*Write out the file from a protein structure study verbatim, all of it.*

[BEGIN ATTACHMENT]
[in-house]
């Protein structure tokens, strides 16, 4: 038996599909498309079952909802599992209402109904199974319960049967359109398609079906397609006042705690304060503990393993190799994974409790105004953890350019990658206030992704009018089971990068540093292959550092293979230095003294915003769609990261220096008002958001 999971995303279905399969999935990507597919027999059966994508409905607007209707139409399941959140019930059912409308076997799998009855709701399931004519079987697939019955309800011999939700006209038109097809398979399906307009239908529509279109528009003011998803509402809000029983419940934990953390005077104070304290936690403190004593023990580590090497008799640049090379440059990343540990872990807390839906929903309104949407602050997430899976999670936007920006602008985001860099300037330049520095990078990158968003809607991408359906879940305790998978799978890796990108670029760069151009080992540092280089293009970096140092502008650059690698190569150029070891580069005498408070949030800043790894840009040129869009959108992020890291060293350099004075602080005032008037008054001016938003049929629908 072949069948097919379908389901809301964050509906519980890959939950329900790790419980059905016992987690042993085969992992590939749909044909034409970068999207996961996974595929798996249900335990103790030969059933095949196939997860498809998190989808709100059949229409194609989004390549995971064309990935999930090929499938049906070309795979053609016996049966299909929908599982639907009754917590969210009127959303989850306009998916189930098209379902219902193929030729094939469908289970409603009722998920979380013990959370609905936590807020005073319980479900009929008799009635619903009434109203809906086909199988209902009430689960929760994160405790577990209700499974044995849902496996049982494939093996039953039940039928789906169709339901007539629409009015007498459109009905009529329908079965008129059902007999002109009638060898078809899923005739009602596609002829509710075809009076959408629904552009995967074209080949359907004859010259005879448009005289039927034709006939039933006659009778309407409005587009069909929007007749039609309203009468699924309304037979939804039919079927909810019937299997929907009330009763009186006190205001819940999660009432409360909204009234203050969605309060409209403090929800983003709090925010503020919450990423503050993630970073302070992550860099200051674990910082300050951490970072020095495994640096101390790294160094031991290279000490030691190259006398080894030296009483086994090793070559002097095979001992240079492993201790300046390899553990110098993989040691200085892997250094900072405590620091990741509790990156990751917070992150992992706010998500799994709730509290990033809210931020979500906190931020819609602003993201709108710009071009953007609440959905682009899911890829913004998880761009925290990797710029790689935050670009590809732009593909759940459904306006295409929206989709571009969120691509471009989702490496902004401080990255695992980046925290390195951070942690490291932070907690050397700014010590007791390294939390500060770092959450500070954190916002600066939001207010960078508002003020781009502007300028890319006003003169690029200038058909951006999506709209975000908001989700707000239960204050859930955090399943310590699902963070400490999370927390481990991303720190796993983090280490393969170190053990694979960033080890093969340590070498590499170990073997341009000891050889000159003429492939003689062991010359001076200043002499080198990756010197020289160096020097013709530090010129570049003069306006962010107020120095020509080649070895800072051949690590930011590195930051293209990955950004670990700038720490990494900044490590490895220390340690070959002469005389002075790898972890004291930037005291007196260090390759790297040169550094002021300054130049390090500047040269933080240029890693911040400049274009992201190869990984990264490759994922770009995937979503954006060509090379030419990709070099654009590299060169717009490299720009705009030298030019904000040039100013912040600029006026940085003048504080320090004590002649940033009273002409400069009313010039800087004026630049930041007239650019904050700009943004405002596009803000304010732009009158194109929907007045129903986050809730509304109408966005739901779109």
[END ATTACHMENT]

[in-house]
């Protein structure tokens, strides 16, 4: 038996599909498309079952909802599992209402109904199974319960049967359109398609079906397609006042705690304060503990393993190799994974409790105004953890350019990658206030992704009018089971990068540093292959550092293979230095003294915003769609990261220096008002958001 999971995303279905399969999935990507597919027999059966994508409905607007209707139409399941959140019930059912409308076997799998009855709701399931004519079987697939019955309800011999939700006209038109097809398979399906307009239908529509279109528009003011998803509402809000029983419940934990953390005077104070304290936690403190004593023990580590090497008799640049090379440059990343540990872990807390839906929903309104949407602050997430899976999670936007920006602008985001860099300037330049520095990078990158968003809607991408359906879940305790998978799978890796990108670029760069151009080992540092280089293009970096140092502008650059690698190569150029070891580069005498408070949030800043790894840009040129869009959108992020890291060293350099004075602080005032008037008054001016938003049929629908 072949069948097919379908389901809301964050509906519980890959939950329900790790419980059905016992987690042993085969992992590939749909044909034409970068999207996961996974595929798996249900335990103790030969059933095949196939997860498809998190989808709100059949229409194609989004390549995971064309990935999930090929499938049906070309795979053609016996049966299909929908599982639907009754917590969210009127959303989850306009998916189930098209379902219902193929030729094939469908289970409603009722998920979380013990959370609905936590807020005073319980479900009929008799009635619903009434109203809906086909199988209902009430689960929760994160405790577990209700499974044995849902496996049982494939093996039953039940039928789906169709339901007539629409009015007498459109009905009529329908079965008129059902007999002109009638060898078809899923005739009602596609002829509710075809009076959408629904552009995967074209080949359907004859010259005879448009005289039927034709006939039933006659009778309407409005587009069909929007007749039609309203009468699924309304037979939804039919079927909810019937299997929907009330009763009186006190205001819940999660009432409360909204009234203050969605309060409209403090929800983003709090925010503020919450990423503050993630970073302070992550860099200051674990910082300050951490970072020095495994640096101390790294160094031991290279000490030691190259006398080894030296009483086994090793070559002097095979001992240079492993201790300046390899553990110098993989040691200085892997250094900072405590620091990741509790990156990751917070992150992992706010998500799994709730509290990033809210931020979500906190931020819609602003993201709108710009071009953007609440959905682009899911890829913004998880761009925290990797710029790689935050670009590809732009593909759940459904306006295409929206989709571009969120691509471009989702490496902004401080990255695992980046925290390195951070942690490291932070907690050397700014010590007791390294939390500060770092959450500070954190916002600066939001207010960078508002003020781009502007300028890319006003003169690029200038058909951006999506709209975000908001989700707000239960204050859930955090399943310590699902963070400490999370927390481990991303720190796993983090280490393969170190053990694979960033080890093969340590070498590499170990073997341009000891050889000159003429492939003689062991010359001076200043002499080198990756010197020289160096020097013709530090010129570049003069306006962010107020120095020509080649070895800072051949690590930011590195930051293209990955950004670990700038720490990494900044490590490895220390340690070959002469005389002075790898972890004291930037005291007196260090390759790297040169550094002021300054130049390090500047040269933080240029890693911040400049274009992201190869990984990264490759994922770009995937979503954006060509090379030419990709070099654009590299060169717009490299720009705009030298030019904000040039100013912040600029006026940085003048504080320090004590002649940033009273002409400069009313010039800087004026630049930041007239650019904050700009943004405002596009803000304010732009009158194109929907007045129903986050809730509304109408966005739901779109």